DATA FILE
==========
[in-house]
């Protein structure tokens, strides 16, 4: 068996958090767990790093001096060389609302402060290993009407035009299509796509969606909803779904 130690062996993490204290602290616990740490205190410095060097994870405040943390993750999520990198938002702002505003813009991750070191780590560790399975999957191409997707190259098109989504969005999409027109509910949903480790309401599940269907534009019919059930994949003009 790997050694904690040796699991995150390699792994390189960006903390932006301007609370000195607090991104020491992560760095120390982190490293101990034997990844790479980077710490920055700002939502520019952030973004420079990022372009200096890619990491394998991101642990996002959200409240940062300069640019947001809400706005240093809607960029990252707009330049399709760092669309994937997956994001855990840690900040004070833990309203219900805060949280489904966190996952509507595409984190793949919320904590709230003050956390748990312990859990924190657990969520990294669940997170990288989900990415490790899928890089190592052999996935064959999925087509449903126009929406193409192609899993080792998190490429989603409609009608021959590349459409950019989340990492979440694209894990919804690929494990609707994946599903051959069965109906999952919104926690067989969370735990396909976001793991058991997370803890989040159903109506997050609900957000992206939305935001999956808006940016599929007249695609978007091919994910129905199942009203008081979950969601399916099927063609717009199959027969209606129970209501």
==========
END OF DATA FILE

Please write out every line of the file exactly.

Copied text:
[in-house]
């Protein structure tokens, strides 16, 4: 068996958090767990790093001096060389609302402060290993009407035009299509796509969606909803779904 130690062996993490204290602290616990740490205190410095060097994870405040943390993750999520990198938002702002505003813009991750070191780590560790399975999957191409997707190259098109989504969005999409027109509910949903480790309401599940269907534009019919059930994949003009 790997050694904690040796699991995150390699792994390189960006903390932006301007609370000195607090991104020491992560760095120390982190490293101990034997990844790479980077710490920055700002939502520019952030973004420079990022372009200096890619990491394998991101642990996002959200409240940062300069640019947001809400706005240093809607960029990252707009330049399709760092669309994937997956994001855990840690900040004070833990309203219900805060949280489904966190996952509507595409984190793949919320904590709230003050956390748990312990859990924190657990969520990294669940997170990288989900990415490790899928890089190592052999996935064959999925087509449903126009929406193409192609899993080792998190490429989603409609009608021959590349459409950019989340990492979440694209894990919804690929494990609707994946599903051959069965109906999952919104926690067989969370735990396909976001793991058991997370803890989040159903109506997050609900957000992206939305935001999956808006940016599929007249695609978007091919994910129905199942009203008081979950969601399916099927063609717009199959027969209606129970209501």